The Reserve Bank has left the official cash rate (OCR) on hold and pushed back when it expects interest rates to rise until late next year.
The move is more good news for households with mortgages, with general interest rates heavily influenced by the OCR, although savers face low returns on their investments for even longer.
The New Zealand dollar showed little reaction to the announcement, having recently traded at US81.95 cents, from US81.96c immediately before hand. The currency has gained 5.3 per cent in value so far this year.
In his final OCR decision, RBNZ governor Alan Bollard said the New Zealand economy was expected to grow at only a "modest" pace for several years, the outlook for our overseas trading partners was "weak" and inflation is under control.
Bollard said it "remains appropriate" for the OCR to be held at 2.5 per cent, a move widely expected by economists, with no clear signal that increases were coming.
Previously Bollard has described an OCR of 2.5 per cent as "stimulatory" for economic growth, although the phrase had now been dropped.
He declined to give an exact date for when he expected the Reserve Bank to begin raising interest rates, but pointed to the 90-day rate as a guide.
‘‘We have got a forecast that short term interest rates are going to stay where they are for roughly another year, so that’s quite a stable sort of an outlook.’’
Today's OCR decision was accompanied with the quarterly monetary policy statement (MPS) which gives the bank's detailed forecasts for the economy.
This showed that the bank expected the 90-bank bill rate, a short term lending rate which tracks anticipated rises in the OCR, was expected to remain at 2.7 per cent until the final quarter of 2013.
That implies the OCR will remain unchanged until December next year. Three months ago, the MPS forecasts suggested interest rate rises from about June 2013.
The OCR was cut to a record low of 2.5 per cent during the recession of 2008-09 and after two increases in early 2010 was cut back to 2.5 per cent shortly after the Christchurch Earthquake.
Since then economists have progressively pushed back when they think interest rates will increase. ANZ chief economist Cameron Bagrie said last week that it could be early 2014 before interest rates increase, with a 30 per cent chance of a cut at some point over the next 12 months.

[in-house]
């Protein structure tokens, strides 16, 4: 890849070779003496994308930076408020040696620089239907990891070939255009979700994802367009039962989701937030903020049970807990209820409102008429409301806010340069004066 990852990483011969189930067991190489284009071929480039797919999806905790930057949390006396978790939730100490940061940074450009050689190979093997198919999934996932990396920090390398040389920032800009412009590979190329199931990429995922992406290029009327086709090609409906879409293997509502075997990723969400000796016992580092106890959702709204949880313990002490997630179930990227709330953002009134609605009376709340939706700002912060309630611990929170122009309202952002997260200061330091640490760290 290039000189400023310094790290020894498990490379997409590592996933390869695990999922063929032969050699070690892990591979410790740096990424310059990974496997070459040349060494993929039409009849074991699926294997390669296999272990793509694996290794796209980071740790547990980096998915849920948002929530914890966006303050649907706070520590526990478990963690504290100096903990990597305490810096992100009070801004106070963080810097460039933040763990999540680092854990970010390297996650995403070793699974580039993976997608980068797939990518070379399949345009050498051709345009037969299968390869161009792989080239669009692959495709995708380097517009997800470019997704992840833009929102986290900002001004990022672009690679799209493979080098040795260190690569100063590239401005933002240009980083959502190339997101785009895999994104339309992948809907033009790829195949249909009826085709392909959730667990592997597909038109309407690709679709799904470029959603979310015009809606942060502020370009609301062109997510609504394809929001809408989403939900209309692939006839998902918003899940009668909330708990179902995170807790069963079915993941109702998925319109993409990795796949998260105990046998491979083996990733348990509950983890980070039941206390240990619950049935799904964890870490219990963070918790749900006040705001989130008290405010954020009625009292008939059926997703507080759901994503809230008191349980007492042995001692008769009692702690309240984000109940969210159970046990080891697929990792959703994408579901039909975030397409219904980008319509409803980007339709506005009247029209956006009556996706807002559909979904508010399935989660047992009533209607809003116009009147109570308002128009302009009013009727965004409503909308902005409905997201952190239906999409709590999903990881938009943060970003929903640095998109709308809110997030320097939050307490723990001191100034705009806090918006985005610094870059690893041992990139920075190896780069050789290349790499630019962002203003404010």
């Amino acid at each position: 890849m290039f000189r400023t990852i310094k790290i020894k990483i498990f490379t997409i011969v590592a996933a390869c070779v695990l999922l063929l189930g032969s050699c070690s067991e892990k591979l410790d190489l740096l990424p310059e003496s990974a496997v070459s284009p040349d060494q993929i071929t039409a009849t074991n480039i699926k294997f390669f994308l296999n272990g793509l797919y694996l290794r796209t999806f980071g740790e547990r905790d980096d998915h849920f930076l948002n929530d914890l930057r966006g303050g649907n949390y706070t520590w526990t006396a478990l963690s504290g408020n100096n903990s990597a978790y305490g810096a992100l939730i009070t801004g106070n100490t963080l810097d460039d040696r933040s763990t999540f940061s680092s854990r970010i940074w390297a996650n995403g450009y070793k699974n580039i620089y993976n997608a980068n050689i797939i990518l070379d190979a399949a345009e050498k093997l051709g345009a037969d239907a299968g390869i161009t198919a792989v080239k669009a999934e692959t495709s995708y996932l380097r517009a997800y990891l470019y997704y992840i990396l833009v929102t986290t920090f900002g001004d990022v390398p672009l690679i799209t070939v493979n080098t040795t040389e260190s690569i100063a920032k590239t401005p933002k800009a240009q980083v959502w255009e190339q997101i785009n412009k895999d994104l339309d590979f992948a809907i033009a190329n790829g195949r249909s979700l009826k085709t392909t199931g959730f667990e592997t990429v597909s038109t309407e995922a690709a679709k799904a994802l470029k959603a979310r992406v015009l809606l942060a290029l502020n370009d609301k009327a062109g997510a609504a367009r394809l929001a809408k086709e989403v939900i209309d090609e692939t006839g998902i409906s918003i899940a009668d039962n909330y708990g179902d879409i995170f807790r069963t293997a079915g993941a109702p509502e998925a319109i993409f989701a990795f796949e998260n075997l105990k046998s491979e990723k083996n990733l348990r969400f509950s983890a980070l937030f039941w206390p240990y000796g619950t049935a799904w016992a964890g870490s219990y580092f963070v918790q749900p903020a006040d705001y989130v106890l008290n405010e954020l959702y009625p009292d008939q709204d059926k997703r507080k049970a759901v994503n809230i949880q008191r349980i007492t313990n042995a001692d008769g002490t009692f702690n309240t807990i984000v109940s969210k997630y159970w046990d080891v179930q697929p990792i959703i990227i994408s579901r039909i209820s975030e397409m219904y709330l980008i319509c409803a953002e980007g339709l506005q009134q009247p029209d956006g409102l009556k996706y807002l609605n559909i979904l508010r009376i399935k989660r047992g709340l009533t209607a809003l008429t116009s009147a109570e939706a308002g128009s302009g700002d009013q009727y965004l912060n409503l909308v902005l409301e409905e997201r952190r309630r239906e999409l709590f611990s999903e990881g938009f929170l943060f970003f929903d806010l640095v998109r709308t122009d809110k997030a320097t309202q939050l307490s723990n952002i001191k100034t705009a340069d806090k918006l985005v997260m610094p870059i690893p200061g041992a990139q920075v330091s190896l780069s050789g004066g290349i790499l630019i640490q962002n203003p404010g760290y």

Bollard, who steps down from the role after a decade later this month, said New Zealand's economic outlook remained largely the same as three months ago.
"Domestically, the bank continues to expect economic activity to grow modestly over the next few years. Housing market activity continues to increase as forecast, and repairs and reconstruction in Canterbury are expected to further boost the construction sector."
The bank said evidence of the Canterbury rebuild were becoming "more apparent" in official figures than three months ago.
"Offsetting this, fiscal consolidation is constraining demand growth, and the high New Zealand dollar continues to undermine export earnings and encourage substitution toward imported goods and services."
Despite warning about the strength of the Kiwi dollar, the Reserve Bank appears to hold little hope that it will weaken in the near term.
On a trade weighted index (TWI) basis the dollar is set to average 72.5 in the current quarter, the highest in decades, and the Reserve Bank forecasts it will fall by less than 6 per cent by early 2015.
While this is good news for consumers and travellers, because it makes goods bought from overseas cheaper, it hurts exporters, because the costs of goods we produce will be more expensive, lowering income.
The statement said global economic growth was likely to remain low, adding that there was a "small but concerning" chance that global conditions could turn out to be significantly worse than expected.
"Several euro-area economies are in recession and Chinese growth has slowed. The risk of significant deterioration in the euro area persists."
Describing the current rate of inflation - 1 per cent in the June quarter - as "low", Bollard said he expected underlying inflation to settle near the middle of its own 1-3 per cent target range over the medium term.
Today's decision was the twelfth in a row that the OCR has been left unchanged, the longest period of steady interest rates since it was introduced in 1999.
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